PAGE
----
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  • BARRY NALEBUFF, Kyle Bagwell, +6 authors Michael Rior
  • 2004
In this paper we look at the case for bundling in an oligopolistic environment. We show that bundling is a particularly effective entry-deterrent strategy. A company that has market power in two goods, A and B, can, by bundling them together, make it harder for a rival with only one of these goods to enter the market. Bundling allows an incumbent to(More)
* This paper has benefited greatly from many discussions with Meghan Busse and especially Birger Wernerfelt. I also thank four anonymous reviewers, Abstract This paper shows how firms' pricing and communications strategies may be affected by size of the Internet: firms have incentives to facilitate consumer search on the Internet, but only as long as the(More)
Federal, state and local governments use a variety of incentives to induce consumer adoption of hybrid-electric vehicles. We study the relative efficacy of state sales tax waivers, income tax credits and non-tax incentives and find that the type of tax incentive offered is as important as the value of the tax incentive. Conditional on value, we find that(More)
The U.S. government, media, and flying public have expressed great concern in recent years over both airline market concentration and flight delays. This study explores potential connections between the two by examining whether the lack of competition on a particular route results in worse on-time performance. Analysis of data from the U.S. Bureau of(More)
We investigate whether car buyers are myopic about future fuel costs. We estimate the e↵ect of gasoline prices on short-run equilibrium prices of cars of di↵erent fuel economies. We then compare the implied changes in willingness-to-pay to the associated changes in expected future gasoline costs for cars of di↵erent fuel economies in order to calculate(More)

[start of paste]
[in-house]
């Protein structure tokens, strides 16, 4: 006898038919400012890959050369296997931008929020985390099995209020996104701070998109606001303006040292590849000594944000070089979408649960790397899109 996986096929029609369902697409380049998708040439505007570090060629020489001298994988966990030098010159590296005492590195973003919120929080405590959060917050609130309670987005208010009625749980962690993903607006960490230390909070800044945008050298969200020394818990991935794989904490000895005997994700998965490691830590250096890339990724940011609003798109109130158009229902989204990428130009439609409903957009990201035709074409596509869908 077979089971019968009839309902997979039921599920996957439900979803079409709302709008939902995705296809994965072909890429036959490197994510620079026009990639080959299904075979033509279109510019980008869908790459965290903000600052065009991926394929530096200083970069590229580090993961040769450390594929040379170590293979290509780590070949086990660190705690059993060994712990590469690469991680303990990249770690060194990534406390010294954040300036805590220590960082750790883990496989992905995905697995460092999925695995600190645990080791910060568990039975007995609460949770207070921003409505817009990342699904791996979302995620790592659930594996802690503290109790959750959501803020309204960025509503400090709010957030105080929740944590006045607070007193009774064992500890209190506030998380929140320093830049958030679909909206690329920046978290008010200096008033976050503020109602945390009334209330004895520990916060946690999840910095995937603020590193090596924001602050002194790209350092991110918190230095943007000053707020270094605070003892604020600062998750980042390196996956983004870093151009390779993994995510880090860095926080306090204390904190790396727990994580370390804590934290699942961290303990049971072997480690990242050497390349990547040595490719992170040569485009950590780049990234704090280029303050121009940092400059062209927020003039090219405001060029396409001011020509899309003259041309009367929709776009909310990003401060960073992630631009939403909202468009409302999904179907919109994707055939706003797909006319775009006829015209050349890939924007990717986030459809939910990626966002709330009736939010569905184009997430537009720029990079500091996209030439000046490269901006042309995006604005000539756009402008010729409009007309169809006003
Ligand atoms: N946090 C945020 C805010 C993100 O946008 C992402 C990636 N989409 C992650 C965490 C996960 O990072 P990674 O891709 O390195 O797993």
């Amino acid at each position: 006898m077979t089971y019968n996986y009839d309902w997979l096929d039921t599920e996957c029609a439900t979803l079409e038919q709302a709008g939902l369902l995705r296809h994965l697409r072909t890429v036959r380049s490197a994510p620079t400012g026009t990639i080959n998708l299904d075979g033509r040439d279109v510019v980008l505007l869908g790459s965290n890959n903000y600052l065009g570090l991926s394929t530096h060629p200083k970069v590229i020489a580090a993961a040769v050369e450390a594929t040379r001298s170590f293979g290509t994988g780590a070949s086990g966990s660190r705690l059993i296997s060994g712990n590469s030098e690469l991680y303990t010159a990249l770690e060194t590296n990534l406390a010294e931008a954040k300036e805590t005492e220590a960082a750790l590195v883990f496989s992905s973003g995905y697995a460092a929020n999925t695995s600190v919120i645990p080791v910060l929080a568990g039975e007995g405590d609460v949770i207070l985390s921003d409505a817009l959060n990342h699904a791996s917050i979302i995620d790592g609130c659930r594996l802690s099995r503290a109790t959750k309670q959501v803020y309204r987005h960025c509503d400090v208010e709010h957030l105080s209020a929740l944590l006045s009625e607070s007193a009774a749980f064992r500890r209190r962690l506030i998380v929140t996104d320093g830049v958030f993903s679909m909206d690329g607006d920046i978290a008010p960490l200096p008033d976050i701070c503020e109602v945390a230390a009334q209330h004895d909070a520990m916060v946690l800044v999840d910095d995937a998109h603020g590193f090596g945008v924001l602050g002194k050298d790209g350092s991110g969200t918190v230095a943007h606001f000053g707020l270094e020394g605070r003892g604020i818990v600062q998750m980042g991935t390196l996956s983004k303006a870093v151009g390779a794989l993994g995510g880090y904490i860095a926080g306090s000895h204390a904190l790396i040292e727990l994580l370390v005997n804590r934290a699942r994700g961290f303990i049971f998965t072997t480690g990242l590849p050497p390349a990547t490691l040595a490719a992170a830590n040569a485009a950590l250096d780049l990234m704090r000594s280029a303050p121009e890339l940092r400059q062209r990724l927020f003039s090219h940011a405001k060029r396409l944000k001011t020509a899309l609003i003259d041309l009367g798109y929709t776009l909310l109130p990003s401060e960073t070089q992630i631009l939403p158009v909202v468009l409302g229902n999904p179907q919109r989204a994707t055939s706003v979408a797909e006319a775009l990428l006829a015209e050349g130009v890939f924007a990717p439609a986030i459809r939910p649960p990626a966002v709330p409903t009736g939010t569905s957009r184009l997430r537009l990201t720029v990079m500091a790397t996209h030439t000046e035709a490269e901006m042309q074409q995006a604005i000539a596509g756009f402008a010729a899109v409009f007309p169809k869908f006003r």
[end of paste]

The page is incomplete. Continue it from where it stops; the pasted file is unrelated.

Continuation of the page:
A firm that knows that cutting price may trigger a price war must weigh present versus future gains and losses when considering such a move. The firm's financial situation can affect how it values such tradeoffs. Using data on 14 major airlines between 1985 and 1992, I test the hypothesis that firms in worse financial condition are more likely to start(More)
This paper addresses the question of how much the Internet lowers prices for new cars and why. Using a large dataset of transaction prices for new automobiles and referral data from Autobytel.com, we find that online consumers pay on average 1% less than do offline consumers. After controlling for selection, we find that using Autobytel.com reduces the(More)
This paper examines determinants of Olympic success at the country level. Does the U.S. win its fair share of Olympic medals? Why does China win 6% of the medals even though it has 1/5 of the world's population? We consider the role of population and economic resources in determining medal totals from 1960-1996. We also provide out of sample predictions for(More)
Committees and the creation of technical standards: A study of de jure standard setting at the Internet Engineering Task Force Abstract The emergence of a new industry standard can establish some firms in positions of market dominance and relegate others to obscurity. As a result, the creation of new technical standards is a high-stakes(More)